Jerry Lorenzo’s long-awaited Adidas collaboration, the Athletics line that fulfills what he calls the third pillar of his Fear of God brand, is finally here. The “here” on this occasion is technically in his adopted hometown of Los Angeles, but the setting for the debut of Fear of God Athletics is disconnected from the California sunshine—and maybe even Earth as a whole.
Lorenzo introduced the work inside a cavernous studio, the bounds of which are distorted by the lack of light. A visitor squinting as hard as they can through the darkness might still read the room as infinite. It is punctuated in two places by concrete structures—one area housing wide video screens displaying the ethereal imagery of the first Athletics campaign and a trio of literal pillars that reach 15 feet high, and another showing the product in a spartan display illuminated by a warm, low light.
In the middle of this second area is a circle of low granite chairs that surround a group of small domed lamps in an arrangement that feels like a campfire on a distant, lonely planet. Lorenzo, with Adidas Ultra Boosts on his feet and a Supreme x Louis Vuitton scarf bandana’d around his head, holds court here.
“It’s been a long road,” says the designer, his tone as calm as ever despite the gravity of the event.
The spectacle marking the arrival of Fear of God Athletics—the monolithic structures and the Promethean glow—makes the site feel like a scene from a sci-fi epic rather than a place to sell sneakers. It could be the meeting place for a galactic counsel, or a waypoint where a mystic spills a secret. But in the dark distance, the Adidas execs shepherding Fear of God Athletics to the market are hovering.
The L.A. space is one of four temporary “Athletics Atmosphere” installations that opened in the past week and gave the public its first opportunity to shop Lorenzo’s Adidas collaboration, which was initially announced in December 2020. Similar spaces are open to the public in New York, Beijing, and Shanghai. (The first Fear of God Athletics collection is also available online.)
Lorenzo’s relationship with Adidas has changed since news of their partnership was made public three years ago. Adidas originally wanted him to lead the creative direction for its basketball business, a task that he was willing to explore. Eventually, he decided he could better elevate Adidas by having them as a partner on Fear of God Athletics with no distractions.
“You'll get the best of me if we just focus here," Lorenzo reasoned.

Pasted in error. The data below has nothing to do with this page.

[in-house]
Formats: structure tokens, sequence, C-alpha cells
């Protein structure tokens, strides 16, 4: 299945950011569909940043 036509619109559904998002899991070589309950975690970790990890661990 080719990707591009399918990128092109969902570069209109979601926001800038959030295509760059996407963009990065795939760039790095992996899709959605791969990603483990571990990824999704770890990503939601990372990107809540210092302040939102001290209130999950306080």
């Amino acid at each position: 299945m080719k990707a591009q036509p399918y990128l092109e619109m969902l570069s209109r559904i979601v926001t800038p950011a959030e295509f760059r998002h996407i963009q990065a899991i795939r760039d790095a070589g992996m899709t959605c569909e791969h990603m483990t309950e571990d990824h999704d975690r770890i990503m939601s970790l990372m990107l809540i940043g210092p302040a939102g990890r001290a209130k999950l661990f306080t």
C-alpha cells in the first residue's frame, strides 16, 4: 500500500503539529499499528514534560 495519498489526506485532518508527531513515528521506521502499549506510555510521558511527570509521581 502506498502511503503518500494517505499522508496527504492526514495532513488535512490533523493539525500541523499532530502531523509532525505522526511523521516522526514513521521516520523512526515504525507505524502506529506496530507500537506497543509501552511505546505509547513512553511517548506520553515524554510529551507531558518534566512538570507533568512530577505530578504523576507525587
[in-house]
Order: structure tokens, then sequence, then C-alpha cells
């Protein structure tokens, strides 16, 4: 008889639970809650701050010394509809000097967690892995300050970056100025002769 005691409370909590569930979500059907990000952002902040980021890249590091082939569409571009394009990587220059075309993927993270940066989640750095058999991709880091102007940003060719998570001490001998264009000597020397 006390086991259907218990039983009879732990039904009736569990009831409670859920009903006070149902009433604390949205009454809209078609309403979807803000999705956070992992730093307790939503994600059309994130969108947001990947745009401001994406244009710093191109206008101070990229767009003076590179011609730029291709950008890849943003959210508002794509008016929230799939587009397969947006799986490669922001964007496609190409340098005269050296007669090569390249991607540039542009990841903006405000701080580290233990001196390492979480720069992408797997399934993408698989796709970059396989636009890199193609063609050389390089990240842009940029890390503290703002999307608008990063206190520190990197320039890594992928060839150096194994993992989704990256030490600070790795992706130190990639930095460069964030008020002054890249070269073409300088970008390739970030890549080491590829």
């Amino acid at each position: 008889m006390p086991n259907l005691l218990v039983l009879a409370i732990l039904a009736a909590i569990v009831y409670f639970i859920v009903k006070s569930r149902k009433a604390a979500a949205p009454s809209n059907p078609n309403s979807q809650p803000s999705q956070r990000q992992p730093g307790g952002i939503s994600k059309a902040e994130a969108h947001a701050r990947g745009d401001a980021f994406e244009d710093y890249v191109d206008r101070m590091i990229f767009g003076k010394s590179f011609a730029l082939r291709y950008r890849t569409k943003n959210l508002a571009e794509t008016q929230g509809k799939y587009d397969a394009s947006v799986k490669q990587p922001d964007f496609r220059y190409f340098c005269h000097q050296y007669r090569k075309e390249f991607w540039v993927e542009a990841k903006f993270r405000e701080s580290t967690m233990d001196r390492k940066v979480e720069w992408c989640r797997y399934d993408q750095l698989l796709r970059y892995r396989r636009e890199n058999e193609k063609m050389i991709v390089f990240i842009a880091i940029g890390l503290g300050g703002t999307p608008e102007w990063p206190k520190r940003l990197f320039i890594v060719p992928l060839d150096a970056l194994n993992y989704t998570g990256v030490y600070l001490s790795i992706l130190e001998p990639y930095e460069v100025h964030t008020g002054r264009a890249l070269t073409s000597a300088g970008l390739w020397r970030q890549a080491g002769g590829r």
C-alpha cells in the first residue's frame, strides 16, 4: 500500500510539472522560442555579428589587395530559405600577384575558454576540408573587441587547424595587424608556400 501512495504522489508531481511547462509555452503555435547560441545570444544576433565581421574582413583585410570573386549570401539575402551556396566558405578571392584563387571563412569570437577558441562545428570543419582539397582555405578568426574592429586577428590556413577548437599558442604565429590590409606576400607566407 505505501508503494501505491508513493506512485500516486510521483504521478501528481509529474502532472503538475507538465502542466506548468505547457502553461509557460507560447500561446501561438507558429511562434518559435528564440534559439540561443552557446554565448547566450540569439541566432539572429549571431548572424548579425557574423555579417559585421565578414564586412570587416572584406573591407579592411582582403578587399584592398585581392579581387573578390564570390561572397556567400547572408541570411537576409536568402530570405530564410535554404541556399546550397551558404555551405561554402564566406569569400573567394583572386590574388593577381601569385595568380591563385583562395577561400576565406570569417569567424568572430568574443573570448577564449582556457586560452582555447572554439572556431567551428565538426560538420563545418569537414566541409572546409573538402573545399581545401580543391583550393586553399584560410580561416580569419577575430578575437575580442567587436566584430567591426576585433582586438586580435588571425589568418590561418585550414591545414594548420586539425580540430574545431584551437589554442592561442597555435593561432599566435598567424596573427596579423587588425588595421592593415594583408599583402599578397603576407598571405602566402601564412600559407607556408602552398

The plan is for Fear of God Athletics to give Adidas a halo effect that can radiate through the German sneaker company. Lorenzo says he wants to help Adidas become the best version of what he feels it to be: simple, symmetric, beautiful, and perfectly engineered.
Though the Athletics Atmosphere feels otherworldly, Lorenzo’s reference points for Adidas are familiar. He cites the Aaliyah, the EQT line, oversize goalie jerseys, and David Beckham’s Adidas boots as influences. This last point informs the Adidas Fear of God Athletics 1 Basketball sneaker, which borrows its stripes and shape from the Adidas Predator line.
“How can this thing feel sexy like a soccer boot and not have to be so bulky?” was one of Lorenzo’s challenges when designing the shoe. He’s still refining what that should feel like—in an Instagram post this week, Lorenzo advised followers that they might want to go a half size up for the Athletics 1, as he “went a little too literal on these soccer toe boxes.”
The first Fear of God Athletics drop includes a range of apparel and four pieces of footwear: the Fear of God Athletics 1 Basketball, the Fear of God 86 Lo, the Fear of God Los Angeles Runner, and the Fear of God Adilette.
In a conversation with Complex at the Fear of God Athletics space in Los Angeles last week, Lorenzo answered questions about the work that’s gone into the line so far, his deal with the German brand, and why he felt compelled to put his own spin on what he says is the best slide Adidas has ever made.
What Took So Long?
When Adidas and Lorenzo first talked about working together years ago, Adidas’ pitch was that it could give him the resources to establish Fear of God Athletics while also having him creative-direct its basketball business.
“I never wanted to creative-direct anything other than Fear of God,” says Lorenzo. “But it sounded really interesting because I thought that the rest of the [basketball] division needed help, and I thought that if I could help in some type of way, it would only help what we’re doing together.”